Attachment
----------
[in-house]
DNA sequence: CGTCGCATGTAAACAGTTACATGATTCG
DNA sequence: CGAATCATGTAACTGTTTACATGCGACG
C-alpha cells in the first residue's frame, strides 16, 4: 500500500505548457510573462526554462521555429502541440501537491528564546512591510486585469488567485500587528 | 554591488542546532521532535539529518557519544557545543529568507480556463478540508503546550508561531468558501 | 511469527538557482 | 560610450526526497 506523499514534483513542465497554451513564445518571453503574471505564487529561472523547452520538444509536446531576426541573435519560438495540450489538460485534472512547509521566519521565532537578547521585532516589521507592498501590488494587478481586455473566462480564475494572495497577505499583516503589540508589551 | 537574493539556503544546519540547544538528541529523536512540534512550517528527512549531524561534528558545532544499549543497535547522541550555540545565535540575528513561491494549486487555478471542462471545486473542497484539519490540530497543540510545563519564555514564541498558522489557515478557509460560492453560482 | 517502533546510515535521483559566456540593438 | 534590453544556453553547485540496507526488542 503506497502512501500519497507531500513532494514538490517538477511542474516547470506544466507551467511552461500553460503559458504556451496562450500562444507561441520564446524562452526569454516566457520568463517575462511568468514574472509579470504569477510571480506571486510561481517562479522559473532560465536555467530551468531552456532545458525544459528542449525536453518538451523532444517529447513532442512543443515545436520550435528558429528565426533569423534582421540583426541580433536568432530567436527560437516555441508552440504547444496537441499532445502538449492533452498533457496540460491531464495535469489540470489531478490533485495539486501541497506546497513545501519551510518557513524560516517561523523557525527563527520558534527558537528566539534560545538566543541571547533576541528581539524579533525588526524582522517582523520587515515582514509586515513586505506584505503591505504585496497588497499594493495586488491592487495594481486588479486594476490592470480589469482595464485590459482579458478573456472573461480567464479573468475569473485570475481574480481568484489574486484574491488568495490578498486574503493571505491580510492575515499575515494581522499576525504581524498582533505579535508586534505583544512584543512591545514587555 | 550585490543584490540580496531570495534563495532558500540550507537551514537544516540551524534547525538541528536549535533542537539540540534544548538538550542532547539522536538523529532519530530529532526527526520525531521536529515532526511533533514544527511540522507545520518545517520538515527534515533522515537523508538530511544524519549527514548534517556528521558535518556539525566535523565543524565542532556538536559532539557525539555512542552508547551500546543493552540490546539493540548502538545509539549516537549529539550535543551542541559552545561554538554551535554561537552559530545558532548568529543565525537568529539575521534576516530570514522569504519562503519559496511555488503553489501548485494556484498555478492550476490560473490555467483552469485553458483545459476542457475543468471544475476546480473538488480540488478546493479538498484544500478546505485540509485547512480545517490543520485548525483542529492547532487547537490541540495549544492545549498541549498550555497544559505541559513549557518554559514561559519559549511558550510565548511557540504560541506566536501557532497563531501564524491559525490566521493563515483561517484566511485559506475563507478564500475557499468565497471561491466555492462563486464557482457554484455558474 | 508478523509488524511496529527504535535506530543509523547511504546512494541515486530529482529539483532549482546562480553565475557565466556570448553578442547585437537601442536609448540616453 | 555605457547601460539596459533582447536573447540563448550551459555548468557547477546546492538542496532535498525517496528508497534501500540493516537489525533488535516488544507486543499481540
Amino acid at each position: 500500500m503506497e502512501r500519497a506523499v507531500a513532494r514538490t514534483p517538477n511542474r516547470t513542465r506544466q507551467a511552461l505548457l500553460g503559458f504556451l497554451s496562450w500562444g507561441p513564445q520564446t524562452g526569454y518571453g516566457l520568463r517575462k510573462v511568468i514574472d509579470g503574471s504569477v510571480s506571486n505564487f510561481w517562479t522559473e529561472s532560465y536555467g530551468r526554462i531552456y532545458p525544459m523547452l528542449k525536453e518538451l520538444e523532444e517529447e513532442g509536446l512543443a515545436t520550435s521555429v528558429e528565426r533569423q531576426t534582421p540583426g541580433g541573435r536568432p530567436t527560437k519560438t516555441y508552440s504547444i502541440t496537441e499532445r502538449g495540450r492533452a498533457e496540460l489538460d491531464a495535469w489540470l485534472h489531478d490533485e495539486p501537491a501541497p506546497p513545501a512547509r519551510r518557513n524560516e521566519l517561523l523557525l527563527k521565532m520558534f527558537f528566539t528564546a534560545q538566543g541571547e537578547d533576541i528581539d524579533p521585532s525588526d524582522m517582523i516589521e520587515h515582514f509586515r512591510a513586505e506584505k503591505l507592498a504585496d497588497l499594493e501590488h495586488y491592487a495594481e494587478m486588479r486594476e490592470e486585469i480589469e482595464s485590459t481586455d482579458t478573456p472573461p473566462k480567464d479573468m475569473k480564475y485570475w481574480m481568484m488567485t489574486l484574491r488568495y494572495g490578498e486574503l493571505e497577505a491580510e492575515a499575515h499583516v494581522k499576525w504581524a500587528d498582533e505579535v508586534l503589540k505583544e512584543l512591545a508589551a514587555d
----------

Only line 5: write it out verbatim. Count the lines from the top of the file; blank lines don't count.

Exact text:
Amino acid at each position: 500500500m503506497e502512501r500519497a506523499v507531500a513532494r514538490t514534483p517538477n511542474r516547470t513542465r506544466q507551467a511552461l505548457l500553460g503559458f504556451l497554451s496562450w500562444g507561441p513564445q520564446t524562452g526569454y518571453g516566457l520568463r517575462k510573462v511568468i514574472d509579470g503574471s504569477v510571480s506571486n505564487f510561481w517562479t522559473e529561472s532560465y536555467g530551468r526554462i531552456y532545458p525544459m523547452l528542449k525536453e518538451l520538444e523532444e517529447e513532442g509536446l512543443a515545436t520550435s521555429v528558429e528565426r533569423q531576426t534582421p540583426g541580433g541573435r536568432p530567436t527560437k519560438t516555441y508552440s504547444i502541440t496537441e499532445r502538449g495540450r492533452a498533457e496540460l489538460d491531464a495535469w489540470l485534472h489531478d490533485e495539486p501537491a501541497p506546497p513545501a512547509r519551510r518557513n524560516e521566519l517561523l523557525l527563527k521565532m520558534f527558537f528566539t528564546a534560545q538566543g541571547e537578547d533576541i528581539d524579533p521585532s525588526d524582522m517582523i516589521e520587515h515582514f509586515r512591510a513586505e506584505k503591505l507592498a504585496d497588497l499594493e501590488h495586488y491592487a495594481e494587478m486588479r486594476e490592470e486585469i480589469e482595464s485590459t481586455d482579458t478573456p472573461p473566462k480567464d479573468m475569473k480564475y485570475w481574480m481568484m488567485t489574486l484574491r488568495y494572495g490578498e486574503l493571505e497577505a491580510e492575515a499575515h499583516v494581522k499576525w504581524a500587528d498582533e505579535v508586534l503589540k505583544e512584543l512591545a508589551a514587555d